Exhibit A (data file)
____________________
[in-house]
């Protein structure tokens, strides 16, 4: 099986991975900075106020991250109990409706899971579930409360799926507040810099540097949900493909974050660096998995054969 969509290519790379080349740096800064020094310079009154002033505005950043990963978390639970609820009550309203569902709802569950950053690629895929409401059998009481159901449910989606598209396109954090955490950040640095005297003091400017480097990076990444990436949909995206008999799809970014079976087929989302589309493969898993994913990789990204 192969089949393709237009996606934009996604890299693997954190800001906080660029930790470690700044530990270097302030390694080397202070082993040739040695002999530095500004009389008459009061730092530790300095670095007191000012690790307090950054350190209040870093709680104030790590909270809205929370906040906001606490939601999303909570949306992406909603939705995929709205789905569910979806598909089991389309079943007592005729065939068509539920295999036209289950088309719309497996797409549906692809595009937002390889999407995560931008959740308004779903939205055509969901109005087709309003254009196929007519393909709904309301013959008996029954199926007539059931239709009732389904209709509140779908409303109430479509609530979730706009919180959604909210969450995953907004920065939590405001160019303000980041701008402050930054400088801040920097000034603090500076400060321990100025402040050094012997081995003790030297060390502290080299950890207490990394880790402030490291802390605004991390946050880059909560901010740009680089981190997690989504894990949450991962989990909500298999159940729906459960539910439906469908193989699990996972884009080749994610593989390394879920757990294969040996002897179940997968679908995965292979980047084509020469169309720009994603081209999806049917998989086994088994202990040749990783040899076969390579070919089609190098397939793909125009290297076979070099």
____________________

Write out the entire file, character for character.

[in-house]
């Protein structure tokens, strides 16, 4: 099986991975900075106020991250109990409706899971579930409360799926507040810099540097949900493909974050660096998995054969 969509290519790379080349740096800064020094310079009154002033505005950043990963978390639970609820009550309203569902709802569950950053690629895929409401059998009481159901449910989606598209396109954090955490950040640095005297003091400017480097990076990444990436949909995206008999799809970014079976087929989302589309493969898993994913990789990204 192969089949393709237009996606934009996604890299693997954190800001906080660029930790470690700044530990270097302030390694080397202070082993040739040695002999530095500004009389008459009061730092530790300095670095007191000012690790307090950054350190209040870093709680104030790590909270809205929370906040906001606490939601999303909570949306992406909603939705995929709205789905569910979806598909089991389309079943007592005729065939068509539920295999036209289950088309719309497996797409549906692809595009937002390889999407995560931008959740308004779903939205055509969901109005087709309003254009196929007519393909709904309301013959008996029954199926007539059931239709009732389904209709509140779908409303109430479509609530979730706009919180959604909210969450995953907004920065939590405001160019303000980041701008402050930054400088801040920097000034603090500076400060321990100025402040050094012997081995003790030297060390502290080299950890207490990394880790402030490291802390605004991390946050880059909560901010740009680089981190997690989504894990949450991962989990909500298999159940729906459960539910439906469908193989699990996972884009080749994610593989390394879920757990294969040996002897179940997968679908995965292979980047084509020469169309720009994603081209999806049917998989086994088994202990040749990783040899076969390579070919089609190098397939793909125009290297076979070099």